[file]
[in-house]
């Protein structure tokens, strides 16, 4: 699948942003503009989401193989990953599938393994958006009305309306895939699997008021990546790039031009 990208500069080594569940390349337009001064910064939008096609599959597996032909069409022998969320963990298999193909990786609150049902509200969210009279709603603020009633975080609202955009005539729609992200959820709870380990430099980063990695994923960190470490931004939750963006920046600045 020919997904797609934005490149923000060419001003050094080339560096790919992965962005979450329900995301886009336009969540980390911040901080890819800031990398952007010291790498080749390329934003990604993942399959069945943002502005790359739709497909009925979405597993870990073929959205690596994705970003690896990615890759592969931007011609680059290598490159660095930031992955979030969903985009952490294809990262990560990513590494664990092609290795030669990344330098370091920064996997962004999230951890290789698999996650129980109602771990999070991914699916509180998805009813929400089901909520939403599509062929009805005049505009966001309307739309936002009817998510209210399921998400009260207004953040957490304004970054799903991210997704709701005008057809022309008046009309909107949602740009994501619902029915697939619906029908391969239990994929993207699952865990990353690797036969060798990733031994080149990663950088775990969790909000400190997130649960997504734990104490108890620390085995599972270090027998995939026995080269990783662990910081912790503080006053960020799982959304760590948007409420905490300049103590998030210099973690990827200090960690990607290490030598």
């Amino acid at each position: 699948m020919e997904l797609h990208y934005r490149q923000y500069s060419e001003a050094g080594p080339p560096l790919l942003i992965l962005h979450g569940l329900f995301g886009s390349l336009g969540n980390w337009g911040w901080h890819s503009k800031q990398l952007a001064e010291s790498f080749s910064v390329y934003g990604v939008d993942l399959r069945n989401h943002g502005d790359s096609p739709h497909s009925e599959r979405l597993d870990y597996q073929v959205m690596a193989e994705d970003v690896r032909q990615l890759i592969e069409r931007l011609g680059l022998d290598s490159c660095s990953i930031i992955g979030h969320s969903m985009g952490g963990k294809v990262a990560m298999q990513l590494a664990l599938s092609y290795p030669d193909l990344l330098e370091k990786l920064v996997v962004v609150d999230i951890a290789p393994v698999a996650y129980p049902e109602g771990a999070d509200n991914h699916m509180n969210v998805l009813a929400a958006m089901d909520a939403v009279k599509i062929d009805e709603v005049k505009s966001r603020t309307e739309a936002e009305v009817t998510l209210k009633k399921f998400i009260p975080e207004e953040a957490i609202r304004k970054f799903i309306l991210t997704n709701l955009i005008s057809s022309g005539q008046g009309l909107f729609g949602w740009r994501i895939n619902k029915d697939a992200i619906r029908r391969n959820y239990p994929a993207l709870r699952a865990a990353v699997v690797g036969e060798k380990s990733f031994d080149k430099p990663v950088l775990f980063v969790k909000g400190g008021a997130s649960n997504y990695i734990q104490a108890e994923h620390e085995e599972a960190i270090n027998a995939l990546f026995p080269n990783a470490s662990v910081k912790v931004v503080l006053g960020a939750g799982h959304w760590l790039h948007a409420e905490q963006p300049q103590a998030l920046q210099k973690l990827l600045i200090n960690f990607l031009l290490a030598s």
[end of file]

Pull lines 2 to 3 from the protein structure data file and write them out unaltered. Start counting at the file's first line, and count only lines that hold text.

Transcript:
């Protein structure tokens, strides 16, 4: 699948942003503009989401193989990953599938393994958006009305309306895939699997008021990546790039031009 990208500069080594569940390349337009001064910064939008096609599959597996032909069409022998969320963990298999193909990786609150049902509200969210009279709603603020009633975080609202955009005539729609992200959820709870380990430099980063990695994923960190470490931004939750963006920046600045 020919997904797609934005490149923000060419001003050094080339560096790919992965962005979450329900995301886009336009969540980390911040901080890819800031990398952007010291790498080749390329934003990604993942399959069945943002502005790359739709497909009925979405597993870990073929959205690596994705970003690896990615890759592969931007011609680059290598490159660095930031992955979030969903985009952490294809990262990560990513590494664990092609290795030669990344330098370091920064996997962004999230951890290789698999996650129980109602771990999070991914699916509180998805009813929400089901909520939403599509062929009805005049505009966001309307739309936002009817998510209210399921998400009260207004953040957490304004970054799903991210997704709701005008057809022309008046009309909107949602740009994501619902029915697939619906029908391969239990994929993207699952865990990353690797036969060798990733031994080149990663950088775990969790909000400190997130649960997504734990104490108890620390085995599972270090027998995939026995080269990783662990910081912790503080006053960020799982959304760590948007409420905490300049103590998030210099973690990827200090960690990607290490030598």
């Amino acid at each position: 699948m020919e997904l797609h990208y934005r490149q923000y500069s060419e001003a050094g080594p080339p560096l790919l942003i992965l962005h979450g569940l329900f995301g886009s390349l336009g969540n980390w337009g911040w901080h890819s503009k800031q990398l952007a001064e010291s790498f080749s910064v390329y934003g990604v939008d993942l399959r069945n989401h943002g502005d790359s096609p739709h497909s009925e599959r979405l597993d870990y597996q073929v959205m690596a193989e994705d970003v690896r032909q990615l890759i592969e069409r931007l011609g680059l022998d290598s490159c660095s990953i930031i992955g979030h969320s969903m985009g952490g963990k294809v990262a990560m298999q990513l590494a664990l599938s092609y290795p030669d193909l990344l330098e370091k990786l920064v996997v962004v609150d999230i951890a290789p393994v698999a996650y129980p049902e109602g771990a999070d509200n991914h699916m509180n969210v998805l009813a929400a958006m089901d909520a939403v009279k599509i062929d009805e709603v005049k505009s966001r603020t309307e739309a936002e009305v009817t998510l209210k009633k399921f998400i009260p975080e207004e953040a957490i609202r304004k970054f799903i309306l991210t997704n709701l955009i005008s057809s022309g005539q008046g009309l909107f729609g949602w740009r994501i895939n619902k029915d697939a992200i619906r029908r391969n959820y239990p994929a993207l709870r699952a865990a990353v699997v690797g036969e060798k380990s990733f031994d080149k430099p990663v950088l775990f980063v969790k909000g400190g008021a997130s649960n997504y990695i734990q104490a108890e994923h620390e085995e599972a960190i270090n027998a995939l990546f026995p080269n990783a470490s662990v910081k912790v931004v503080l006053g960020a939750g799982h959304w760590l790039h948007a409420e905490q963006p300049q103590a998030l920046q210099k973690l990827l600045i200090n960690f990607l031009l290490a030598s």